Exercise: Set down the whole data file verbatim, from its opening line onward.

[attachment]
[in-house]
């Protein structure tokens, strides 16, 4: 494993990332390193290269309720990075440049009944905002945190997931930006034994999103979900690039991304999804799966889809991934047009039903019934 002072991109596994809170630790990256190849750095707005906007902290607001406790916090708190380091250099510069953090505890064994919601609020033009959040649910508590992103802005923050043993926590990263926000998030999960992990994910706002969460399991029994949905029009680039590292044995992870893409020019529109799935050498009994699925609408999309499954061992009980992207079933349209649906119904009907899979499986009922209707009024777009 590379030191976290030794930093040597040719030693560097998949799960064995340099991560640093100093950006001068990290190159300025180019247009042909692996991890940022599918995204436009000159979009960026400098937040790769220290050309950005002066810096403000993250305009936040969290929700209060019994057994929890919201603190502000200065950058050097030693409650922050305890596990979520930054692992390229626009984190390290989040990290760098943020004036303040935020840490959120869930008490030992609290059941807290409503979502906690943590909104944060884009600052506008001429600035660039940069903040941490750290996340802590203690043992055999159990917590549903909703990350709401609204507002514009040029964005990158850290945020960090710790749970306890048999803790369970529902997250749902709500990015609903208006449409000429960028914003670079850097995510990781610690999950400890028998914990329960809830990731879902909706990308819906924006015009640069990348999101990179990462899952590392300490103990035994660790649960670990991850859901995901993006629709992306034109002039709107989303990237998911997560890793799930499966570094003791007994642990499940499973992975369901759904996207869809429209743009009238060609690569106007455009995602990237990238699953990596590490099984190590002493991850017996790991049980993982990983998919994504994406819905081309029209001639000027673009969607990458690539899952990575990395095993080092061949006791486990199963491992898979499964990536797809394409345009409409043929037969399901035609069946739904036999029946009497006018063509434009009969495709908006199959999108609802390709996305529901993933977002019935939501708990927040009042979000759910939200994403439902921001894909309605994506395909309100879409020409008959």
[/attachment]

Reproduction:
[in-house]
């Protein structure tokens, strides 16, 4: 494993990332390193290269309720990075440049009944905002945190997931930006034994999103979900690039991304999804799966889809991934047009039903019934 002072991109596994809170630790990256190849750095707005906007902290607001406790916090708190380091250099510069953090505890064994919601609020033009959040649910508590992103802005923050043993926590990263926000998030999960992990994910706002969460399991029994949905029009680039590292044995992870893409020019529109799935050498009994699925609408999309499954061992009980992207079933349209649906119904009907899979499986009922209707009024777009 590379030191976290030794930093040597040719030693560097998949799960064995340099991560640093100093950006001068990290190159300025180019247009042909692996991890940022599918995204436009000159979009960026400098937040790769220290050309950005002066810096403000993250305009936040969290929700209060019994057994929890919201603190502000200065950058050097030693409650922050305890596990979520930054692992390229626009984190390290989040990290760098943020004036303040935020840490959120869930008490030992609290059941807290409503979502906690943590909104944060884009600052506008001429600035660039940069903040941490750290996340802590203690043992055999159990917590549903909703990350709401609204507002514009040029964005990158850290945020960090710790749970306890048999803790369970529902997250749902709500990015609903208006449409000429960028914003670079850097995510990781610690999950400890028998914990329960809830990731879902909706990308819906924006015009640069990348999101990179990462899952590392300490103990035994660790649960670990991850859901995901993006629709992306034109002039709107989303990237998911997560890793799930499966570094003791007994642990499940499973992975369901759904996207869809429209743009009238060609690569106007455009995602990237990238699953990596590490099984190590002493991850017996790991049980993982990983998919994504994406819905081309029209001639000027673009969607990458690539899952990575990395095993080092061949006791486990199963491992898979499964990536797809394409345009409409043929037969399901035609069946739904036999029946009497006018063509434009009969495709908006199959999108609802390709996305529901993933977002019935939501708990927040009042979000759910939200994403439902921001894909309605994506395909309100879409020409008959």